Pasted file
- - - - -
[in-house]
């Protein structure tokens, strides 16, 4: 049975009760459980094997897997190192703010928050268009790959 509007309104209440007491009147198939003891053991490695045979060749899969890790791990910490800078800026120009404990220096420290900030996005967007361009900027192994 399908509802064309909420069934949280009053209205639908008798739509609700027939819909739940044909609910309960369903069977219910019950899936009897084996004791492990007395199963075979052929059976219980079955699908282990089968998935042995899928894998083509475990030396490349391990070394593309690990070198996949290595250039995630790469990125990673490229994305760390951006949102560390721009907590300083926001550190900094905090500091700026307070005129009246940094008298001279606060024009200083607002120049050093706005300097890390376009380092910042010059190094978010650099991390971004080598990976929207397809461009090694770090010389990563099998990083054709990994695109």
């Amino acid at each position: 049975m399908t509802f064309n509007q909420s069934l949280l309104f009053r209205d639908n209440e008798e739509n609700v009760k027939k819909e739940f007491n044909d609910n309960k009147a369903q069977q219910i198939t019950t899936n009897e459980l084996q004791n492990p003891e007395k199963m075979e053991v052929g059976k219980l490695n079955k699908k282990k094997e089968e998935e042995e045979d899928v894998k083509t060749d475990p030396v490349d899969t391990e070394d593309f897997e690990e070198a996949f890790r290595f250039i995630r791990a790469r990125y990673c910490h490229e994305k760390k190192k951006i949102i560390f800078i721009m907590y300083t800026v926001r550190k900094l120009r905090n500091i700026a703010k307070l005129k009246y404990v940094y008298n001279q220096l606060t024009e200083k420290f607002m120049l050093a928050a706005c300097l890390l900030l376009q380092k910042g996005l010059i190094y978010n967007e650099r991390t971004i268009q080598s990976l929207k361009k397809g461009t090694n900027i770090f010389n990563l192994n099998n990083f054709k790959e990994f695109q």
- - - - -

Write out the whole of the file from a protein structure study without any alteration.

[in-house]
């Protein structure tokens, strides 16, 4: 049975009760459980094997897997190192703010928050268009790959 509007309104209440007491009147198939003891053991490695045979060749899969890790791990910490800078800026120009404990220096420290900030996005967007361009900027192994 399908509802064309909420069934949280009053209205639908008798739509609700027939819909739940044909609910309960369903069977219910019950899936009897084996004791492990007395199963075979052929059976219980079955699908282990089968998935042995899928894998083509475990030396490349391990070394593309690990070198996949290595250039995630790469990125990673490229994305760390951006949102560390721009907590300083926001550190900094905090500091700026307070005129009246940094008298001279606060024009200083607002120049050093706005300097890390376009380092910042010059190094978010650099991390971004080598990976929207397809461009090694770090010389990563099998990083054709990994695109």
């Amino acid at each position: 049975m399908t509802f064309n509007q909420s069934l949280l309104f009053r209205d639908n209440e008798e739509n609700v009760k027939k819909e739940f007491n044909d609910n309960k009147a369903q069977q219910i198939t019950t899936n009897e459980l084996q004791n492990p003891e007395k199963m075979e053991v052929g059976k219980l490695n079955k699908k282990k094997e089968e998935e042995e045979d899928v894998k083509t060749d475990p030396v490349d899969t391990e070394d593309f897997e690990e070198a996949f890790r290595f250039i995630r791990a790469r990125y990673c910490h490229e994305k760390k190192k951006i949102i560390f800078i721009m907590y300083t800026v926001r550190k900094l120009r905090n500091i700026a703010k307070l005129k009246y404990v940094y008298n001279q220096l606060t024009e200083k420290f607002m120049l050093a928050a706005c300097l890390l900030l376009q380092k910042g996005l010059i190094y978010n967007e650099r991390t971004i268009q080598s990976l929207k361009k397809g461009t090694n900027i770090f010389n990563l192994n099998n990083f054709k790959e990994f695109q």